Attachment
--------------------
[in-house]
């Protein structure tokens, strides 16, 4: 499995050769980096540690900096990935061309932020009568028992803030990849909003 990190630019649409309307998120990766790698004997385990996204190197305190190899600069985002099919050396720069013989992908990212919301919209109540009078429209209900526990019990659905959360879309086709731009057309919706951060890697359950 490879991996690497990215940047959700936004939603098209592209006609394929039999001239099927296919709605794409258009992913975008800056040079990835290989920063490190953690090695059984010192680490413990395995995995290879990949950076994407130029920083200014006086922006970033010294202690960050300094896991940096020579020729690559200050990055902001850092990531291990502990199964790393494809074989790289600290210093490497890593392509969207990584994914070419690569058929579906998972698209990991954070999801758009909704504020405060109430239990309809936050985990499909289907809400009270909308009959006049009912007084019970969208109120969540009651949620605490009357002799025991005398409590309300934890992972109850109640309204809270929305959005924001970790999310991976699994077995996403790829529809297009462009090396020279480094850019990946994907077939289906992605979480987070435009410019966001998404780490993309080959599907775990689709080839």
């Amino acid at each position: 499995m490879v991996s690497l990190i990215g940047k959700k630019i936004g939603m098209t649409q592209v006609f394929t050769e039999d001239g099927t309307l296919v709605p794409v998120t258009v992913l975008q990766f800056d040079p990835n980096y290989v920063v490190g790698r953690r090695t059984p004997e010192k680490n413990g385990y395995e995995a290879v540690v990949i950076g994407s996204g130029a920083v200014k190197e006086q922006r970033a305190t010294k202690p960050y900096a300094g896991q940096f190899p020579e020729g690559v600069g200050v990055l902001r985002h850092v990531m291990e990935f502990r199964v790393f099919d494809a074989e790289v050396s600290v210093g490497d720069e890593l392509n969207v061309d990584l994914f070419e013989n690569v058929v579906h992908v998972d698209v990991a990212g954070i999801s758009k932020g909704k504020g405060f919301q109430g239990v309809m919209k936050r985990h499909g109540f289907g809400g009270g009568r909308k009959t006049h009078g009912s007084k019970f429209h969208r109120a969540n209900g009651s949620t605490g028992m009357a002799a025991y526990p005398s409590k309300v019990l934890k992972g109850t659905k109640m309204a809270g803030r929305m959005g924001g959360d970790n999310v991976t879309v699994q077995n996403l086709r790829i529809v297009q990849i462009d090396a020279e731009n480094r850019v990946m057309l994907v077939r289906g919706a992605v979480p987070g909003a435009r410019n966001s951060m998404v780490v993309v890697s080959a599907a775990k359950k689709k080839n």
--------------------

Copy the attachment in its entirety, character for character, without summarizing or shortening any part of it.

[in-house]
């Protein structure tokens, strides 16, 4: 499995050769980096540690900096990935061309932020009568028992803030990849909003 990190630019649409309307998120990766790698004997385990996204190197305190190899600069985002099919050396720069013989992908990212919301919209109540009078429209209900526990019990659905959360879309086709731009057309919706951060890697359950 490879991996690497990215940047959700936004939603098209592209006609394929039999001239099927296919709605794409258009992913975008800056040079990835290989920063490190953690090695059984010192680490413990395995995995290879990949950076994407130029920083200014006086922006970033010294202690960050300094896991940096020579020729690559200050990055902001850092990531291990502990199964790393494809074989790289600290210093490497890593392509969207990584994914070419690569058929579906998972698209990991954070999801758009909704504020405060109430239990309809936050985990499909289907809400009270909308009959006049009912007084019970969208109120969540009651949620605490009357002799025991005398409590309300934890992972109850109640309204809270929305959005924001970790999310991976699994077995996403790829529809297009462009090396020279480094850019990946994907077939289906992605979480987070435009410019966001998404780490993309080959599907775990689709080839």
């Amino acid at each position: 499995m490879v991996s690497l990190i990215g940047k959700k630019i936004g939603m098209t649409q592209v006609f394929t050769e039999d001239g099927t309307l296919v709605p794409v998120t258009v992913l975008q990766f800056d040079p990835n980096y290989v920063v490190g790698r953690r090695t059984p004997e010192k680490n413990g385990y395995e995995a290879v540690v990949i950076g994407s996204g130029a920083v200014k190197e006086q922006r970033a305190t010294k202690p960050y900096a300094g896991q940096f190899p020579e020729g690559v600069g200050v990055l902001r985002h850092v990531m291990e990935f502990r199964v790393f099919d494809a074989e790289v050396s600290v210093g490497d720069e890593l392509n969207v061309d990584l994914f070419e013989n690569v058929v579906h992908v998972d698209v990991a990212g954070i999801s758009k932020g909704k504020g405060f919301q109430g239990v309809m919209k936050r985990h499909g109540f289907g809400g009270g009568r909308k009959t006049h009078g009912s007084k019970f429209h969208r109120a969540n209900g009651s949620t605490g028992m009357a002799a025991y526990p005398s409590k309300v019990l934890k992972g109850t659905k109640m309204a809270g803030r929305m959005g924001g959360d970790n999310v991976t879309v699994q077995n996403l086709r790829i529809v297009q990849i462009d090396a020279e731009n480094r850019v990946m057309l994907v077939r289906g919706a992605v979480p987070g909003a435009r410019n966001s951060m998404v780490v993309v890697s080959a599907a775990k359950k689709k080839n």